Traditional Puerto Rican Clothing
When Columbus arrived with the Spanish at the end of the 15th century, they were all struck by how little the native Taíno people wore. Many were completely naked, while married women were expected to cover themselves with a simple apron or skirt. As the Spanish took over and began intermarrying with the local population, they also had them adopt Spanish dress. As a result, the clothing traditions of Puerto Rico are largely Spanish, but also with some African influence due to the slaves that were brought over.
Even though the European style of clothing -- with its layers and heavy materials like wool -- made less sense to the natives in the hot climate, adopting the customs of modesty was required by the new Christian religion they were to adopt. Even today, you'll find remnants of this tradition as some men still sport wool jackets [source: Martinez-Vergne]. Cotton, however, was a common material for clothing to deal with the hot weather.
Sometimes, however, the working conditions and not just modesty would dictate style. We spoke with Dr. Teresita Martinez-Vergne, who said that she wondered at why 19th-century men working in sugarcane fields would wear long-sleeved shirts that were buttoned to the top. She found in her research that this was because the sugarcane leaves are sharp enough to cut skin, and the shirts protected the men.
One clothing tradition that is still popular today is the guayabera shirt. This is a loose-fitting, button-up men's shirt that has multiple front pockets. Popular all over Latin America, historians are unsure of the exact country or date of origin. It is somewhere between a century and three centuries old. The shirt is generally considered suitable for most occasions, even formal situations, as it's also known as a "Mexican wedding shirt."
Even though many Puerto Ricans have adopted styles from the United States, performances of traditional dances will call for the dancers to wear traditional clothing. Long ruffled dresses of white or bright colors are common for these performances. For the bomba, one traditional dance, women wear a dress with a full skirt and petticoat, while men wear white pants and shirts as well as panama hats.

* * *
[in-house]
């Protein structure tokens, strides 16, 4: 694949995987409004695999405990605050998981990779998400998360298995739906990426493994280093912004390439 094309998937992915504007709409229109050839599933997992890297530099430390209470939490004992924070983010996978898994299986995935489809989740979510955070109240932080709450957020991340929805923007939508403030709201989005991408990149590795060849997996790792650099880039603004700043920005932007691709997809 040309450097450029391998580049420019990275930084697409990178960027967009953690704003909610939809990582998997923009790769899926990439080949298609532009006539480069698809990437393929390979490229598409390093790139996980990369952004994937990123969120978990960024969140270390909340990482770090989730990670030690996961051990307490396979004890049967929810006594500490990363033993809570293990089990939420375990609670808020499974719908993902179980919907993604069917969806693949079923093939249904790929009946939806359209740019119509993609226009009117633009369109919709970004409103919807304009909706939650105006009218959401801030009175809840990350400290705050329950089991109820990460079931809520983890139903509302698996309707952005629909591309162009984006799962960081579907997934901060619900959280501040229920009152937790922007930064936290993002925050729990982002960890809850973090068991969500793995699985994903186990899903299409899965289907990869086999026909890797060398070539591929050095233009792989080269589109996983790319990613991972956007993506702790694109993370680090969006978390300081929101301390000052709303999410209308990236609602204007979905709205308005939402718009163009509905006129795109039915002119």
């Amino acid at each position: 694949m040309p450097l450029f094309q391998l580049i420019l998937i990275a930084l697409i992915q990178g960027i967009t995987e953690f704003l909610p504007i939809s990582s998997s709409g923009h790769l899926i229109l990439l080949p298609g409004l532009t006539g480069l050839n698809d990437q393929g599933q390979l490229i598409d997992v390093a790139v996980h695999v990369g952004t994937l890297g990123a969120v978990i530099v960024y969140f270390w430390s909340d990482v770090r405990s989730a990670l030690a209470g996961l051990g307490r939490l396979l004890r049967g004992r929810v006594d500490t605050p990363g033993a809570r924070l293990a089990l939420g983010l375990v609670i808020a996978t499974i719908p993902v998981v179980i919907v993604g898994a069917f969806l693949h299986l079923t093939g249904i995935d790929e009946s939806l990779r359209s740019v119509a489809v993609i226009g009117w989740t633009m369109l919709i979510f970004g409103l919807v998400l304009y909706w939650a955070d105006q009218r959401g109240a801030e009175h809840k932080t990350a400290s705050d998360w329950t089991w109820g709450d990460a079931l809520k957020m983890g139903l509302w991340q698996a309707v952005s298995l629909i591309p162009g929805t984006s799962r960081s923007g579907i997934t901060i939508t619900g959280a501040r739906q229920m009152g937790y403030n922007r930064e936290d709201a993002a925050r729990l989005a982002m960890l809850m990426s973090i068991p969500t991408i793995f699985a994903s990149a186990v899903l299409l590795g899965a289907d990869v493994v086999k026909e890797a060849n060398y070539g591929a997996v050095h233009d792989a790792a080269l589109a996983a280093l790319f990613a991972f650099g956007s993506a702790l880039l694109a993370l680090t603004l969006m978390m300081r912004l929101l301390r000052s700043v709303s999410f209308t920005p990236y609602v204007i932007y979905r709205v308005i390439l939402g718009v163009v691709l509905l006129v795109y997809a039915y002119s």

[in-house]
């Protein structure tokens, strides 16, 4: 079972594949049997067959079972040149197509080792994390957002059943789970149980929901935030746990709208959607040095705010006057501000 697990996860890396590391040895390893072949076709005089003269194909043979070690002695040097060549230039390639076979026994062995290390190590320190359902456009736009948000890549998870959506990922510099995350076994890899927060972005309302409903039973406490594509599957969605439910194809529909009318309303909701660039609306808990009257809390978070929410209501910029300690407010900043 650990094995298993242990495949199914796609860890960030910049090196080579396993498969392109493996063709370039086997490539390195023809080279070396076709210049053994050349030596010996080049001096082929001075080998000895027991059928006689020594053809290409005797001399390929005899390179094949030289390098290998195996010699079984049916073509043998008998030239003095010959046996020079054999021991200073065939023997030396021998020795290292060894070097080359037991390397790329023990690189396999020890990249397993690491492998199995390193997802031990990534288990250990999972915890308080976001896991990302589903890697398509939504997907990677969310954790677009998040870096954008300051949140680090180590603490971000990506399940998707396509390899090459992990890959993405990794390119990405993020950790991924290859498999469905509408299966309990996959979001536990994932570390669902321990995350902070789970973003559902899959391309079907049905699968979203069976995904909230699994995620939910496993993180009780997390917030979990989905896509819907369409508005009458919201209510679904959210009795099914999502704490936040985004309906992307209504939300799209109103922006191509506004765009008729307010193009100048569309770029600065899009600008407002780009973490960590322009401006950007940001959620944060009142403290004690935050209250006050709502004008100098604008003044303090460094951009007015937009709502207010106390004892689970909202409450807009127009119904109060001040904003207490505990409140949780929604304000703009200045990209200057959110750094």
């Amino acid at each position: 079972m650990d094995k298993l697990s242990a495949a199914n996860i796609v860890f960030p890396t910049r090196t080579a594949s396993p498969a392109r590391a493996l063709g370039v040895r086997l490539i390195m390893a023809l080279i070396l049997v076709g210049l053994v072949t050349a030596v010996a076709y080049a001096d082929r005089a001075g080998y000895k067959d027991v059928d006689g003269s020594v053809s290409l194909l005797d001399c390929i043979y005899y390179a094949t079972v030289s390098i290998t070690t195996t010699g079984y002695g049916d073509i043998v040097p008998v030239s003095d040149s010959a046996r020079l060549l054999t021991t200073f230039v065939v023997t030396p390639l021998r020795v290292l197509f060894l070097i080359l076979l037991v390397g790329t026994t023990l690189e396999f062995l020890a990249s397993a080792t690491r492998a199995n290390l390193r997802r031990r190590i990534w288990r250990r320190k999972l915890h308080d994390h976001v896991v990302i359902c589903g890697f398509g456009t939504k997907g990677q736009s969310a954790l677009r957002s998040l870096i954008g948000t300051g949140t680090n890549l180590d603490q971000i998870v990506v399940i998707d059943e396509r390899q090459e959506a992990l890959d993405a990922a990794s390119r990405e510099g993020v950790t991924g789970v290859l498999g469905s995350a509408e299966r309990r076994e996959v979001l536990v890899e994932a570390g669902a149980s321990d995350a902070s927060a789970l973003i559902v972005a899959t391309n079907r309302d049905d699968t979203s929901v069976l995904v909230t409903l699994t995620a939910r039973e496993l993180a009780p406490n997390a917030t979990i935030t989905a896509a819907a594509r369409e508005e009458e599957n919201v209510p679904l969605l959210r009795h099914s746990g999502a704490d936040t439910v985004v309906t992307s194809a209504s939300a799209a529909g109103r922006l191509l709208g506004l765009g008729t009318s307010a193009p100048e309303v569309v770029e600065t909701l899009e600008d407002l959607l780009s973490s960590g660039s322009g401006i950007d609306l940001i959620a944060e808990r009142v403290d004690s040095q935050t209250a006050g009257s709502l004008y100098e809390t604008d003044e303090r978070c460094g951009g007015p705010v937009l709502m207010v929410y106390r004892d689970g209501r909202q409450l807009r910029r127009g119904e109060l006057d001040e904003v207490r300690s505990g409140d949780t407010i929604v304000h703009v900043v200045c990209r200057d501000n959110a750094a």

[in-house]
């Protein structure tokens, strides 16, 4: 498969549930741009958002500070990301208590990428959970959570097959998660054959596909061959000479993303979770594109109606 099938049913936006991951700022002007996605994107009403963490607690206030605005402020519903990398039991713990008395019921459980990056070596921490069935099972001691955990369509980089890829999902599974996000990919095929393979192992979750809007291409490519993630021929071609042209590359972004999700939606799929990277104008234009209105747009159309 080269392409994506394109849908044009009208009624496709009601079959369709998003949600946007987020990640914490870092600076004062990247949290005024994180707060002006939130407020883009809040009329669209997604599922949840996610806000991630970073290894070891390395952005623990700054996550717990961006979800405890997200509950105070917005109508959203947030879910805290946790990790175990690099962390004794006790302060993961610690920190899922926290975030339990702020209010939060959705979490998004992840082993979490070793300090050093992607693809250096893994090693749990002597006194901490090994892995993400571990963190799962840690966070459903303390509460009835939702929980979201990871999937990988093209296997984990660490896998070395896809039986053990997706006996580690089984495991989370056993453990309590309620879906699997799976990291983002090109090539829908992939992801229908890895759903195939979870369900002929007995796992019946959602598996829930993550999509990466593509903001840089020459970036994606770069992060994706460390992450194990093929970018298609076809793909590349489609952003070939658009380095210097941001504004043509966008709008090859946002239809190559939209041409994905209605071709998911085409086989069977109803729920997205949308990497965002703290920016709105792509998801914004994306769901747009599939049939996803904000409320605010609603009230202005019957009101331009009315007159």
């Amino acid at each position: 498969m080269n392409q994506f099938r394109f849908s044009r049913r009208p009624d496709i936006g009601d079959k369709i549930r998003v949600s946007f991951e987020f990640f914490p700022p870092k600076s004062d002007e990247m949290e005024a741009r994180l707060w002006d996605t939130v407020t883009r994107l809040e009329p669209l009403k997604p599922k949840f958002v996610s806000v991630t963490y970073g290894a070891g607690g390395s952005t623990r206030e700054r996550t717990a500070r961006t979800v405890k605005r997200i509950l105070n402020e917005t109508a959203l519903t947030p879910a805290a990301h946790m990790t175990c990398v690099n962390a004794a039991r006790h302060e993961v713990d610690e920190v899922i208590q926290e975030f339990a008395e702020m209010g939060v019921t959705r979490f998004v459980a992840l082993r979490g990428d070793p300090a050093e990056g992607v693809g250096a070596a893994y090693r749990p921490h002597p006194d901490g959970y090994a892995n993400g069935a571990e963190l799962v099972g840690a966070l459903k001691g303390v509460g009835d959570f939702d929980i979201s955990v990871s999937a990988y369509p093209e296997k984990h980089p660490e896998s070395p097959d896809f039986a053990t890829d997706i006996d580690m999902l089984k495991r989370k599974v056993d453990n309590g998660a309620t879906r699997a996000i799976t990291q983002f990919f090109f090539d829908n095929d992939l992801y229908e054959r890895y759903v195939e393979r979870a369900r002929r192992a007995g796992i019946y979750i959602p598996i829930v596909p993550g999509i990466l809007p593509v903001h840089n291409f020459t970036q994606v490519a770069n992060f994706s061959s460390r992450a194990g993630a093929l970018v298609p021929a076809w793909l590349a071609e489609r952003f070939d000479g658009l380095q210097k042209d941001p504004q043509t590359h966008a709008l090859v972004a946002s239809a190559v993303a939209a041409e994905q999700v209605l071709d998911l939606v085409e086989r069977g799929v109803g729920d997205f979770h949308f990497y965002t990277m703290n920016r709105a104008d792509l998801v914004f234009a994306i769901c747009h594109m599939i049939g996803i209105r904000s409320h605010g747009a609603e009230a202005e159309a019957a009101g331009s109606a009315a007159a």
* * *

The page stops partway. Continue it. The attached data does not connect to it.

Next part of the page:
- CIA. "The World Factbook: Puerto Rico." Central Intelligence Agency. Last updated June 14, 2011. (Aug. 10, 2011) https://www.cia.gov/library/publications/the-world-factbook/geos/rq.html
- Encyclopædia Britannica. "Puerto Rico." Encyclopædia Britannica Online Academic Edition. Encyclopædia Britannica. 2011. (Aug. 10, 2011) http://www.britannica.com/EBchecked/topic/482879/Puerto-Rico
- Levy, Patricia, Nazry Bahrawi. "Puerto Rico." Marshall Cavendish. 2005. (Aug. 10, 2011) http://books.google.com/books?id=bGud6QTyXr4C
- Martinez-Vergne, Teresita, Ph.D. Personal correspondence. Aug. 8, 2011.
- Root, Regina. "The Latin American Fashion Reader." Berg. 2005. (Aug. 10, 2011) http://books.google.com/books?id=l8LNOJB7Z6UC
- Smith, Andrew F. "The Oxford Companion to American Food and Drink." Oxford University Press. 2007. (Aug. 10, 2011) http://books.google.com/books?id=AoWlCmNDA3QC
- Smithsonian.com. "Puerto Rico -- History and Heritage." Smithsonian.com. (Aug. 10, 2011) http://www.smithsonianmag.com/travel/destination-hunter/north-america/caribbean-atlantic/puerto-rico/puerto-rico-history-heritage.html
- Torres-Figueroa, Brenda. Institute of Puerto Rican Arts & Culture. Personal correspondence. Aug. 8, 2011.